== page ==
Tax contribution question .... short and hopefully easy.

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Tax contribution question .... short and hopefully easy.

Postby fickle » Wed Dec 26, 2012 8:40 pm

I can't find this on the IRS website and both times I called to ask I was informed my wait would be at least 30 minutes. I thought I'd ask the helpful people here.

I have a lot of capital gains to pay taxes on for 2012. The money to cover this is piddling around doing just about nothing, and I'd rather send it NOW.
Will the IRS happily take a check with all pertinent info on it, with a short note on my whys, and credit my SS number? The only voucher I can find on line to send with it is the 1040V you send in with your return (which I would not be sending at this time). The "estimated tax" pages for those self-employed, etc are WILDLY verbose and complex, and I'm talking about a one time payment, not a schedule of them.

Should I send the 1040V or will this confuse them more. I seem to recall doing this once years back, and they happily took my check, but I don't remember details. I think I sent it to the address where one would send a 1040 with a check in it.

Ideas? THanks!
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Re: Tax contribution question .... short and hopefully easy.

Postby livesoft » Wed Dec 26, 2012 8:47 pm

I suggest you look at form 1040ES. I think the due date is January 15th
And a link: http://www.irs.gov/pub/irs-pdf/f1040es.pdf

There is also a web site to transfer payments, but I'll let someone else comment on that.
It's all about short-term opportunistic rebalancing due to a short-term change in one's asset allocation, uh, I mean opportunistic rebalancing, uh I mean rebalancing, uh I mean market timing.
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Re: Tax contribution question .... short and hopefully easy.

Postby JDCPAEsq » Wed Dec 26, 2012 9:03 pm

Don't send the 1040V. That is for the balance due on a return. Send the 1040-ES with your check. You can send it anytime, although I'm not sure why you're so anxious to part with the funds if you don't need to make estimated payments.
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Re: Tax contribution question .... short and hopefully easy.

Postby grabiner » Wed Dec 26, 2012 9:49 pm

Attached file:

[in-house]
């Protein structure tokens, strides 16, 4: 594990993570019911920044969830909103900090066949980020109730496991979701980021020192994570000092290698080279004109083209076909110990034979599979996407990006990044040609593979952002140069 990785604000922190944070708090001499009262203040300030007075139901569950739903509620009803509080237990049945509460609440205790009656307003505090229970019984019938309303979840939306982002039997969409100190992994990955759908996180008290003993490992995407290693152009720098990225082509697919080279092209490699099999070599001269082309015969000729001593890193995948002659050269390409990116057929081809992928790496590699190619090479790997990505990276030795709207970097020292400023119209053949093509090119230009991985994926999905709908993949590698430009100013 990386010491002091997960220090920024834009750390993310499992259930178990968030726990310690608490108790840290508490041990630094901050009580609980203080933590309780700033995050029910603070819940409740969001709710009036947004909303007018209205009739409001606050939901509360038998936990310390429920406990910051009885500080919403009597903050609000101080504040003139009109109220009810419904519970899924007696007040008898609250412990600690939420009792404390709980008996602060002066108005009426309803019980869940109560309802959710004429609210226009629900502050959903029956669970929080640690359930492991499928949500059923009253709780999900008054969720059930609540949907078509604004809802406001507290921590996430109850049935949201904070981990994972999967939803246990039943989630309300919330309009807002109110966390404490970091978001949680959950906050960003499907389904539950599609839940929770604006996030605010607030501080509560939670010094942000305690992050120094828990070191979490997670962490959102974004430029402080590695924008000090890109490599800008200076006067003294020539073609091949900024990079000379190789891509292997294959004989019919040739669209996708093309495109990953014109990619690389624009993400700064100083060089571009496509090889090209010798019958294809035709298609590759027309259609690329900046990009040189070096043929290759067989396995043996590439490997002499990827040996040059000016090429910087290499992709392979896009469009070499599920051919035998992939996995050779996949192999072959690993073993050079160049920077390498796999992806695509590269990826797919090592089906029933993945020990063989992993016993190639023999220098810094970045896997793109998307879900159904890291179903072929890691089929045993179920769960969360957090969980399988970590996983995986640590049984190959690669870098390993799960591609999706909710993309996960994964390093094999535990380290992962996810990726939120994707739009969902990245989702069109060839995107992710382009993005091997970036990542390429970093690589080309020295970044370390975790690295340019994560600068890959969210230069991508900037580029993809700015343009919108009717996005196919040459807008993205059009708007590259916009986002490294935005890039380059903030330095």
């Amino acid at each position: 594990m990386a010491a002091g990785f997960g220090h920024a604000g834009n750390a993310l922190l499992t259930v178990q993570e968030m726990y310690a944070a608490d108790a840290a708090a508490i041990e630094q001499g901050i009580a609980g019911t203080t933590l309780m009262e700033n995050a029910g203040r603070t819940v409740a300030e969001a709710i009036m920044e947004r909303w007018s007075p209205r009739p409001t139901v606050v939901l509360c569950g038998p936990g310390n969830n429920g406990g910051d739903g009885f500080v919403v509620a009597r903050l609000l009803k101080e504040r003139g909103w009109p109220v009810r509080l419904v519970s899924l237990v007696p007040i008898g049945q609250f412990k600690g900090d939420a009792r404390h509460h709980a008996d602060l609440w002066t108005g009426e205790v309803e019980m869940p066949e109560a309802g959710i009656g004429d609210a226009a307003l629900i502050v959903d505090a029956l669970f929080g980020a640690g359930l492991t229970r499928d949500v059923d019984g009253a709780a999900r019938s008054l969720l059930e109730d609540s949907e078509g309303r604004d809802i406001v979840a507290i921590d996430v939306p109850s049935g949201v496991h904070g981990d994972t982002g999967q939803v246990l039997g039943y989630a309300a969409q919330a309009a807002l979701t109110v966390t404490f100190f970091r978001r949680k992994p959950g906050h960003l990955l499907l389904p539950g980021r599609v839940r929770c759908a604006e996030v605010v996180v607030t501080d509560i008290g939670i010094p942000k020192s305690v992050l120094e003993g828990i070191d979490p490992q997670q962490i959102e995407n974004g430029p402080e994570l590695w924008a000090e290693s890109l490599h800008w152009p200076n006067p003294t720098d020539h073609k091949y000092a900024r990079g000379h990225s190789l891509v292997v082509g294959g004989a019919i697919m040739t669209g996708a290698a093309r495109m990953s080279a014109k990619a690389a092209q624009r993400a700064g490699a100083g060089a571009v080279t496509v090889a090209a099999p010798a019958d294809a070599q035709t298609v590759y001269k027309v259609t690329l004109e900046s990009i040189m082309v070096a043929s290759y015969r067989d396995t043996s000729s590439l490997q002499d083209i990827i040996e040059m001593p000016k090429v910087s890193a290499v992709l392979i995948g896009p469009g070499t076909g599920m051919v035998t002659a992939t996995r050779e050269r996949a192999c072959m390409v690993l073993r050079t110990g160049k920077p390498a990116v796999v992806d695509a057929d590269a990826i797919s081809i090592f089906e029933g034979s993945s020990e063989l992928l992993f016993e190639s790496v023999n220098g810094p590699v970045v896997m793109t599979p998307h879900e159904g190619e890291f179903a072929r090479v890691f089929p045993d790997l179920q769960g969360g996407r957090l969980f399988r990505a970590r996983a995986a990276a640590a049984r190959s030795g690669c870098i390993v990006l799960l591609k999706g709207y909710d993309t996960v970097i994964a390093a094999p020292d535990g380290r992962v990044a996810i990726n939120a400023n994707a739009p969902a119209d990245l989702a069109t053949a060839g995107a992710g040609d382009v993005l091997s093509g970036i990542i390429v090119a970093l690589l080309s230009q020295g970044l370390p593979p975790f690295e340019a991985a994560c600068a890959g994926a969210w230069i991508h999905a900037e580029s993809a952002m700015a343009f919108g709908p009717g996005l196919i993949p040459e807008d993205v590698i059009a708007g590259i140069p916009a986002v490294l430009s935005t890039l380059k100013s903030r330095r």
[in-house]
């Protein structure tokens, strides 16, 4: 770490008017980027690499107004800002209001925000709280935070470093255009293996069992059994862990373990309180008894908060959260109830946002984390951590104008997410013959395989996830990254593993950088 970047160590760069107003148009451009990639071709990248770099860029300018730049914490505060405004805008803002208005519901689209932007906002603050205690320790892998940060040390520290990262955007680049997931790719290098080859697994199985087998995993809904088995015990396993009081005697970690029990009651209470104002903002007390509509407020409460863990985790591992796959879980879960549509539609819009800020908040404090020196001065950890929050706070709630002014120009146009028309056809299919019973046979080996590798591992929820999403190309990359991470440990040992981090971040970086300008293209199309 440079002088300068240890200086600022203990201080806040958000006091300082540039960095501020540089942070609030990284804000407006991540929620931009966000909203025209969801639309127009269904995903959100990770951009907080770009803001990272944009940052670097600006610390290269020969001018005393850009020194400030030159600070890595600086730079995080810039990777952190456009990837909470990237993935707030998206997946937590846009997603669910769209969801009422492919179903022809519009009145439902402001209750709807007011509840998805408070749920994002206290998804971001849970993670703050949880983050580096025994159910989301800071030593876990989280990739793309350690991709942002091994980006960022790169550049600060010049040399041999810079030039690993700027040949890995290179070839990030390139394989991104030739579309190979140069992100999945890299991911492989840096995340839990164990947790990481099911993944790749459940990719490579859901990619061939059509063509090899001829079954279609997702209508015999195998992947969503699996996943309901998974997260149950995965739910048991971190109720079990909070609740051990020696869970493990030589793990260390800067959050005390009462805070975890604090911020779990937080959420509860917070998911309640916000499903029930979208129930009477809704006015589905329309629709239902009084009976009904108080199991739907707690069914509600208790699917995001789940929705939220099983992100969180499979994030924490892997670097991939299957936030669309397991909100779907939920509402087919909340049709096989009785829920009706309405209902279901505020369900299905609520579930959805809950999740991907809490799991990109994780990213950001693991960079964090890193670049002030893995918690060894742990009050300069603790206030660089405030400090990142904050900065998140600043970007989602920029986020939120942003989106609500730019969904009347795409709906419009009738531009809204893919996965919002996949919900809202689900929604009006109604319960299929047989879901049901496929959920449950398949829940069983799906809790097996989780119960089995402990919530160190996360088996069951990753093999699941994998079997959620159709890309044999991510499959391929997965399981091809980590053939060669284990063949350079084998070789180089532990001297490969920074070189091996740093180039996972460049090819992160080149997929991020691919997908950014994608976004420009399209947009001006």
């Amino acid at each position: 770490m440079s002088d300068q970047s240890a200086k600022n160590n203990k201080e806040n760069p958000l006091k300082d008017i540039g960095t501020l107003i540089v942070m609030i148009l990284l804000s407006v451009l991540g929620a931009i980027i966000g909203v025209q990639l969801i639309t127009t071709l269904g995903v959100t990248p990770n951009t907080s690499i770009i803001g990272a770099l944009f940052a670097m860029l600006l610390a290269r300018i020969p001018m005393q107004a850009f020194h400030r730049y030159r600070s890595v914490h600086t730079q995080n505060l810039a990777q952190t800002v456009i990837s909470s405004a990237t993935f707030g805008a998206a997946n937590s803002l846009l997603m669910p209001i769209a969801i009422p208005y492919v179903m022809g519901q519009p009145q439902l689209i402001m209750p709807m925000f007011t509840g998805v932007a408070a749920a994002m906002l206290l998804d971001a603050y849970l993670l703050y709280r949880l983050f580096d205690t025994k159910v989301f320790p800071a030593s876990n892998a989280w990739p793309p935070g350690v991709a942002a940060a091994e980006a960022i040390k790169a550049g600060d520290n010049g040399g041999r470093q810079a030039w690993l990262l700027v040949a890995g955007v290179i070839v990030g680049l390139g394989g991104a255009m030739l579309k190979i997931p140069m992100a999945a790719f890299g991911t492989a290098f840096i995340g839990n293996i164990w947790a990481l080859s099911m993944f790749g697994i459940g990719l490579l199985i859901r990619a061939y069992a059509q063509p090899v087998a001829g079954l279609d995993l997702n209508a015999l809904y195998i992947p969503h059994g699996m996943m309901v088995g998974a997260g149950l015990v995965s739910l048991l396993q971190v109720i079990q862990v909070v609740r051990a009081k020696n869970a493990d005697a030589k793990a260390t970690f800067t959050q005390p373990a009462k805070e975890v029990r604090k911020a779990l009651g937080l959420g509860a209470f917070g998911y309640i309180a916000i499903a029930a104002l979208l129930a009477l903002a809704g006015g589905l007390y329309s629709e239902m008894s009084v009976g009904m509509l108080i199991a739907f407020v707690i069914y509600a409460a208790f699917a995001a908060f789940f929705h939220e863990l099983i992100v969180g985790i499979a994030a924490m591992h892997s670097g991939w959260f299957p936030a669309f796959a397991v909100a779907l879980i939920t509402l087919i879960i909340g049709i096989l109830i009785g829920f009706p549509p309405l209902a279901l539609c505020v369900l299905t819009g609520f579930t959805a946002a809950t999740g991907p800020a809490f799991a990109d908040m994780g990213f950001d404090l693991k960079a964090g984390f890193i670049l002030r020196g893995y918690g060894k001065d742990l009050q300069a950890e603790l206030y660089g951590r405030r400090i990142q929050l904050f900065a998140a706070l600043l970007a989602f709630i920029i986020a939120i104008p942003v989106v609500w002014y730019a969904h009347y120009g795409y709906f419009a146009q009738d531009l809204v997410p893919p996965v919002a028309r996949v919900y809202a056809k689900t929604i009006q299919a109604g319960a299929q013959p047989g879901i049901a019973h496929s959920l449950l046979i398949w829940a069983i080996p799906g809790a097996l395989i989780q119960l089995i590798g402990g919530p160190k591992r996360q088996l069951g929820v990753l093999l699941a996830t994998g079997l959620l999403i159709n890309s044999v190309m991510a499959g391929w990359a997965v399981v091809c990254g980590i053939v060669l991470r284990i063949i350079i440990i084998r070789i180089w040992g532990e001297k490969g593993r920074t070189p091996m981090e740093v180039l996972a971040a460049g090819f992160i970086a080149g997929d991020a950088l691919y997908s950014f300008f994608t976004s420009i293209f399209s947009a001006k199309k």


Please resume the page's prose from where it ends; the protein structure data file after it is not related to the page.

fickle wrote:I have a lot of capital gains to pay taxes on for 2012. The money to cover this is piddling around doing just about nothing, and I'd rather send it NOW.
Will the IRS happily take a check with all pertinent info on it, with a short note on my whys, and credit my SS number? The only voucher I can find on line to send with it is the 1040V you send in with your return (which I would not be sending at this time). The "estimated tax" pages for those self-employed, etc are WILDLY verbose and complex, and I'm talking about a one time payment, not a schedule of them.


You can pay any amount you want as estimated tax; if you pay too much, you will get a refund. Form 1040-ES is just for estimating how much tax you owe, so that you can make estimated tax payments which will be close to the correct amount. You don't even file Form 1040-ES with the IRS.
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Re: Tax contribution question .... short and hopefully easy.

Postby JDCPAEsq » Wed Dec 26, 2012 9:52 pm

grabiner wrote:You don't even file Form 1040-ES with the IRS.

Oh yes you do! How else would the IRS know where to credit the deposit? You are required to send the 1040-ES voucher with your check unless you use online payments.
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Re: Tax contribution question .... short and hopefully easy.

Postby grabiner » Wed Dec 26, 2012 11:19 pm

JDCPAEsq wrote:
grabiner wrote:You don't even file Form 1040-ES with the IRS.

Oh yes you do! How else would the IRS know where to credit the deposit? You are required to send the 1040-ES voucher with your check unless you use online payments.
John


But you don't file the calculations, just the voucher; the IRS doesn't care how you decided that you would pay $1000 of estimated tax. (Similarly, you file a W-4 claiming your withholding allowances, but you don't file the worksheet in which you determined how many allowances you were entitled to claim unless the IRS questions your withholding.)

In fact, I had several years when I had a taxable scholarship in which I didn't bother to fill out the 1040-ES to estimate my tax; I paid estimated tax equal to the tax owed in the previous year, knowing that thus would be enough to avoid a penalty, and that I had enough cash in my bank account to pay the tax bill in April.
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